With questions increasingly being raised about its commitment to do “whatever it takes” to counter the economic and financial impact of COVID-19, and the associated threat to the future of the euro itself, earlier tonight the ECB announced a new temporary asset purchase programme, the Pandemic Emergency Purchase Programme (PEPP). In particular:
- The PEPP will amount to €750bn with purchases to be conducted until the end of the year. Added to the €120bn of purchases committed under the existing Asset Purchase Programme, under the new plans the ECB will now purchase on average almost €100bn per month until the end of 2020.
- All asset classes eligible under the existing asset purchase programme (APP) will be included, i.e. public sector bonds, corporate and covered bonds, and asset-backed securities.
- In terms of the public sector purchases, the capital key will nominally still be the benchmark for allocation across jurisdictions. Crucially, however, the purchases will be conducted “in a flexible manner” to allow “fluctuations in the distribution of purchase flows over time, across asset classes and among jurisdictions.” As such, the capital key is no longer a binding constraint to prevent the ECB from increasing purchases of BTPs (or any other member state’s bonds).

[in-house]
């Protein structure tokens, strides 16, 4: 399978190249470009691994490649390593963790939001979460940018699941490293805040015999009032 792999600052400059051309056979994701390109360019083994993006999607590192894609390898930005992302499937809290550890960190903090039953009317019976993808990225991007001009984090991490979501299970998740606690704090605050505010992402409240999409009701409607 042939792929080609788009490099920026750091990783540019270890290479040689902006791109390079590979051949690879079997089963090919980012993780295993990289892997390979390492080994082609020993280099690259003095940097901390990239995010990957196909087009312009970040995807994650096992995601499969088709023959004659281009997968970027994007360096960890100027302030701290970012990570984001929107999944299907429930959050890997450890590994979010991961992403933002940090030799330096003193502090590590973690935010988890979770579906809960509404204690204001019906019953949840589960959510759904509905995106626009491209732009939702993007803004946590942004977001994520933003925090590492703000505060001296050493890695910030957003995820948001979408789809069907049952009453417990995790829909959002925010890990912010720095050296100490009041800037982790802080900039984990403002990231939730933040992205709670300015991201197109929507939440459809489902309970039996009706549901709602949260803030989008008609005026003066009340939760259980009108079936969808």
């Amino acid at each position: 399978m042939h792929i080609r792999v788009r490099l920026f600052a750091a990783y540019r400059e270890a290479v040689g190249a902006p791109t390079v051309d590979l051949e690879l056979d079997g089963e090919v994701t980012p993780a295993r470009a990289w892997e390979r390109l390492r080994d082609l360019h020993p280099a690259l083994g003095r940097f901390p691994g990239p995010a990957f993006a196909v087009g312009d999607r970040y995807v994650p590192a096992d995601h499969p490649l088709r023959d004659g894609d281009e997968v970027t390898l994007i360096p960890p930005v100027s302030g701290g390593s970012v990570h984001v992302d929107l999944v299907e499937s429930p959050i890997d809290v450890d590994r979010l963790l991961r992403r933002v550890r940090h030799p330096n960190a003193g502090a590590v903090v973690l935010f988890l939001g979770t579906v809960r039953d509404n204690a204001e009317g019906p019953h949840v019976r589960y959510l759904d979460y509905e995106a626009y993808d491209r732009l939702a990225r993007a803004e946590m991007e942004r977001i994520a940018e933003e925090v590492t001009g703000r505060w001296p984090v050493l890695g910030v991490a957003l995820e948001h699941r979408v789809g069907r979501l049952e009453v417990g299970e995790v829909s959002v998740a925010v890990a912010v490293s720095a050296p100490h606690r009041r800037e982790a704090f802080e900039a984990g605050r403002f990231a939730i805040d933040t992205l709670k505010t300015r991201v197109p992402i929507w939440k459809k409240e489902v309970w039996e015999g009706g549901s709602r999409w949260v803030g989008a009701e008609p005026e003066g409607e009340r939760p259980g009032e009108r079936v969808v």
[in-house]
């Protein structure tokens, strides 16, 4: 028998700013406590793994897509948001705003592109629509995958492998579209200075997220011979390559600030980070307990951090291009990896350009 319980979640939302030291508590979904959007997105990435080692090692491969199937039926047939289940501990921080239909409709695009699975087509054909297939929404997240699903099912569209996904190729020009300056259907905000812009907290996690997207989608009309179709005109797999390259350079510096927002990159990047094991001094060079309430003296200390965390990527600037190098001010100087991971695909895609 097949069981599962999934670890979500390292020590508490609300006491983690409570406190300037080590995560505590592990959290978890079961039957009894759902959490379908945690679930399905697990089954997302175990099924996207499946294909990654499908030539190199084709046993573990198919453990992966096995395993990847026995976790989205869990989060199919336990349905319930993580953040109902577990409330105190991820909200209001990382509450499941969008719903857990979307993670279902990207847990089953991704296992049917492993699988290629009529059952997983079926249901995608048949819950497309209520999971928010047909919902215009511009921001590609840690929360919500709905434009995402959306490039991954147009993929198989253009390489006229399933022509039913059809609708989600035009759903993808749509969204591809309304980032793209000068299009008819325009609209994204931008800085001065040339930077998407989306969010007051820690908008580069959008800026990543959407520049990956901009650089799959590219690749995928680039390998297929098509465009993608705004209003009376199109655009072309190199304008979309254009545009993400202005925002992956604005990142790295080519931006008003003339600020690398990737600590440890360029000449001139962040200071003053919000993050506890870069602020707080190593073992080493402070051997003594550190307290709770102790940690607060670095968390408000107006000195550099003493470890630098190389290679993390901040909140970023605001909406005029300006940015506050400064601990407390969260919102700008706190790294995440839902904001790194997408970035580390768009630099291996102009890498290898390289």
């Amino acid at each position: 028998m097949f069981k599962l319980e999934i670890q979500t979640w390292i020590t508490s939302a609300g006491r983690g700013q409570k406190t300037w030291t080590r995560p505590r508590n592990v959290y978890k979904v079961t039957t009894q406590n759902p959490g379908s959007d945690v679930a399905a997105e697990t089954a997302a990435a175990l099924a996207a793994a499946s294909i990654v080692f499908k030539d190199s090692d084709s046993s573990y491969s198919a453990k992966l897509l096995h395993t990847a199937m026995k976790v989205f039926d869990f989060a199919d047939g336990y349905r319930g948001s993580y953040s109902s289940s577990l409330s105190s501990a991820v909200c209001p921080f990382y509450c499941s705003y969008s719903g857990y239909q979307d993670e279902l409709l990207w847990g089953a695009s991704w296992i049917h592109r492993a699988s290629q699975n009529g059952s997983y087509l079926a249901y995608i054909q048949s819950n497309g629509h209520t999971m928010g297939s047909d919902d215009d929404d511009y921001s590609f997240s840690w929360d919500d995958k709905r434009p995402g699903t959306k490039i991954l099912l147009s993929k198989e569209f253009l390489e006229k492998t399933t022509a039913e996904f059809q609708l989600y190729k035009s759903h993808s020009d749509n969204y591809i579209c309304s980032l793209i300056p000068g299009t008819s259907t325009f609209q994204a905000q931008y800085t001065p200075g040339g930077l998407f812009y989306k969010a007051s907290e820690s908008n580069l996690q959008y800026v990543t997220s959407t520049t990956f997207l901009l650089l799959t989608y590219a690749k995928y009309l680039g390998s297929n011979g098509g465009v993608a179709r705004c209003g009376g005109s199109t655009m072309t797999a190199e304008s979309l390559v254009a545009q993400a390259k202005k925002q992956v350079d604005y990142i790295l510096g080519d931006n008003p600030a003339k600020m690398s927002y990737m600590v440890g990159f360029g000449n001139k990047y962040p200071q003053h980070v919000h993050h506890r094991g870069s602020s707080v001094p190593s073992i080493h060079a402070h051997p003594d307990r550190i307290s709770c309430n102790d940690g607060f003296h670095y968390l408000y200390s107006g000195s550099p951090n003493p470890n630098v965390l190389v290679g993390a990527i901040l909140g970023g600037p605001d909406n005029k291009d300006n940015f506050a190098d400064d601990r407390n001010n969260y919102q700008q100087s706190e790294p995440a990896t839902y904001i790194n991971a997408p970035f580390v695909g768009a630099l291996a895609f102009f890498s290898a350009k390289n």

- The ECB also committed to revising any of its self-imposed limits on the public sector bond purchases (i.e. the 33% issue and issuer limits) if they would prevent the ECB from buying assets to the extent necessary to achieve its mandate.
- In addition, for the first time, Greek government bonds will be incorporated in the ECB’s asset purchases in the PEPP.
- In terms of the corporate bond purchases, the ECB took a lead from the Fed and BoE and will now, for the first time, include non-financial commercial paper, an important source of funding for many companies. The collateral framework will also be adjusted to incorporate claims related to the financing of the corporate sector.
Overall, therefore, the announcement of the PEPP brings the response of the ECB closer in line with that of the Fed in terms of its magnitude and scope. And coupled with the recent increase in fiscal commitments over the past couple of days, the euro area macro policy response is starting to look a little bit more fit for purpose. But only time will tell whether it is commensurate to the task in hand. As the full magnitude of the shock underway will only be evident over time, much more support from the ECB and governments might yet be required.
The greater flexibility within the PEPP should, however, at least allow the ECB, should it so wish, to relieve the pressure on Italian and Greek bonds that harmful comments on Thursday from Lagarde, and yesterday from the Austrian Governor Holzmann, had generated. But to allay the doubts about its commitment, the ECB will still need to demonstrate that flexibility by driving Italian and Greek spreads significantly lower from the get-go when euro area bond markets reopen this morning.
If not, the other euro area authorities might not want to stop contemplating an ESM bailout for the two most heavily indebted southern member states. And the issuance by governments of a common euro area ‘coronabond’ would still be the ideal counterpart to the PEPP. That, however, still seems likely to remain on the drawing board.